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(iii) These environmental and economic effects together with any interference with or impairment of the use of the highway in such right-of-way which would result from the use of such right-of-way for the accommodation of such utility facility will be considered.
(iv) [Reserved] (v) A utility strip will be established along the outer edge of the right-of-way by locating a utility access control line between the proposed utility installation and the through roadway and ramps.
101, 109, 111, 116, 123, and 315; 23 CFR 1.23 and 1.27; 49 CFR 1.48(b); and E. 645.209(k), and(d) Private lines which may be permitted to cross the right-of-way of a Federal-aid or direct Federal highway project pursuant to State law and regulations and the provisions of this subpart. (a) Pursuant to the provisions of 23 CFR 1.23, it is in the public interest for utility facilities to be accommodated on the right-of-way of a Federal-aid or direct Federal highway project when such use and occupancy of the highway right-of-way do not adversely affect highway or traffic safety, or otherwise impair the highway or its aesthetic quality, and do not conflict with the provisions of Federal, State or local laws or regulations.
Source: 50 FR 20354, May 15, 1985,as amended at 65 FR 70307, November 22, 2000,unless otherwise noted. 645.213 of this part, (c) Existing utility facilities which are to be adjusted or relocated under the provisions of Sec.
Existing fences should be retained and, except along sections of freeways having frontage roads, planned fences should be located at the freeway right-of-way line.
SUBCHAPTER G - ENGINEERING AND TRAFFIC OPERATIONS PART 645 - UTILITIES Subpart B - Accommodation of Utilities Sec. (d) When utilities cross or otherwise occupy the right-of-way of a direct Federal or Federal-aid highway project on Federal lands, and when the right-of-way grant is for highway purposes only, the utility must also obtain and comply with the terms of a right-of-way or other occupancy permit for the Federal agency having jurisdiction over the underlying land. For the purpose of this regulation, the following definitions shall apply: - those desirable characteristics in the appearance of the highway and its environment, such as harmony between or blending of natural and manufactured objects in the environment, continuity of visual form without distracting interruptions, and simplicity of designs which are desirably functional in shape but without clutter.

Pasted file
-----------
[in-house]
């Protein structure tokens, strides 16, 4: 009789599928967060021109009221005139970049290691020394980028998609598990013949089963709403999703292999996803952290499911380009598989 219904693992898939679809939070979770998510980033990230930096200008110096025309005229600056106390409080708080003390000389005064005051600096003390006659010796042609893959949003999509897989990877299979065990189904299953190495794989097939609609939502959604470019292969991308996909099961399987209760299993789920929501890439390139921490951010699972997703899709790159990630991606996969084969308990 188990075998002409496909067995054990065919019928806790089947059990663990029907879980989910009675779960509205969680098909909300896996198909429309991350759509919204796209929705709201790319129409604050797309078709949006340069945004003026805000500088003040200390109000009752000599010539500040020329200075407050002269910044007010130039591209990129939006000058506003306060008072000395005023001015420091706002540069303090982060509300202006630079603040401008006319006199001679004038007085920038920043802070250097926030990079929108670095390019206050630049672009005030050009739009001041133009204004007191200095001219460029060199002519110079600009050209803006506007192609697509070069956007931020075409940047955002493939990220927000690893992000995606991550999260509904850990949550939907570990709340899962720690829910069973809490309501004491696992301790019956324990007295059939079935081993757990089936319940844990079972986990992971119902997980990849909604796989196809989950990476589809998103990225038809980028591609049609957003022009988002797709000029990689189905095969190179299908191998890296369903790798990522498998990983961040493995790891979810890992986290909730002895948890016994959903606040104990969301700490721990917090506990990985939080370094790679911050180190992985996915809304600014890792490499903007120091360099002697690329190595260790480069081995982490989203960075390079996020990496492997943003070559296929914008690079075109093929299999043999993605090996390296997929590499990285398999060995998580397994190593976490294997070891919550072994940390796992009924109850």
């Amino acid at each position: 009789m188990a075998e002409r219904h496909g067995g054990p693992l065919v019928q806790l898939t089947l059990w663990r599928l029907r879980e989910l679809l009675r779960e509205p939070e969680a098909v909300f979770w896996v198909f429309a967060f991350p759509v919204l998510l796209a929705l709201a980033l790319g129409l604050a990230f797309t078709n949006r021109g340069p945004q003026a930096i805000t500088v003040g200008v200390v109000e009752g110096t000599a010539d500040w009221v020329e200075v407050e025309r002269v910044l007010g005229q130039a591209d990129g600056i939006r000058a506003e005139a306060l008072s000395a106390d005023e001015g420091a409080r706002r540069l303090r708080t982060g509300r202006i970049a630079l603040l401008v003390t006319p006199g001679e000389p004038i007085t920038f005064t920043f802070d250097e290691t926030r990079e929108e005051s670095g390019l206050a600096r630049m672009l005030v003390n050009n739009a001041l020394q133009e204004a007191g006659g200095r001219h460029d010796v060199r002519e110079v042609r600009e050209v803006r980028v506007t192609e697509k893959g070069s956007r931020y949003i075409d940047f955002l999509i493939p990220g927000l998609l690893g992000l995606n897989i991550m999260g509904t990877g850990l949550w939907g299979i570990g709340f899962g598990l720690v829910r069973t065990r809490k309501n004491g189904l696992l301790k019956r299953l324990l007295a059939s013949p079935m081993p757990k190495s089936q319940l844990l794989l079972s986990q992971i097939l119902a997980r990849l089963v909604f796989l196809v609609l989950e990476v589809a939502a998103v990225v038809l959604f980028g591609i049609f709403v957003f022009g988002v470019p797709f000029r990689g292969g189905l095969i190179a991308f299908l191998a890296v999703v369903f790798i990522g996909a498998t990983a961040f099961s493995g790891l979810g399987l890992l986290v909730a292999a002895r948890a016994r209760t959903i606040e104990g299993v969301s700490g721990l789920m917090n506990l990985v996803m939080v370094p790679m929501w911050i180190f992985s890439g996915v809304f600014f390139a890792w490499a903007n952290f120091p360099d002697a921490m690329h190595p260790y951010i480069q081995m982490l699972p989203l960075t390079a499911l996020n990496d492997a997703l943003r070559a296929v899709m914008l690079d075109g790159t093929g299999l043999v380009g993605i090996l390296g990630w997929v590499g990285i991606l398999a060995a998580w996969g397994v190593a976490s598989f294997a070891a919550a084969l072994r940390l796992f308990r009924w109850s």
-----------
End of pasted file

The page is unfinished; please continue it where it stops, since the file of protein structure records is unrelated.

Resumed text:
Countermeasures include placing utility facilities at locations which protect out-of-control vehicles, using breakaway features, using impact attenuation devices, or shielding.
In all cases full consideration shall be given to sound engineering principles and economic factors.
[50 FR 20354, May 15, 1985, as amended at 53 FR 2833, Feb. - that policy employed by a transportation department to provide a clear zone in order to increase safety, improve traffic operations, and enhance the aesthetic quality of highways by designing, constructing and maintaining highway roadsides as wide, flat, and rounded as practical and as free as practical from natural or manufactured hazards such as trees, drainage structures, nonyielding sign supports, highway lighting supports, and utility poles and other ground-mounted structures.
The policy should address the removal of roadside obstacles which are likely to be associated with accident or injury to the highway user, or when such obstacles are essential, the policy should provide for appropriate countermeasures to reduce hazards.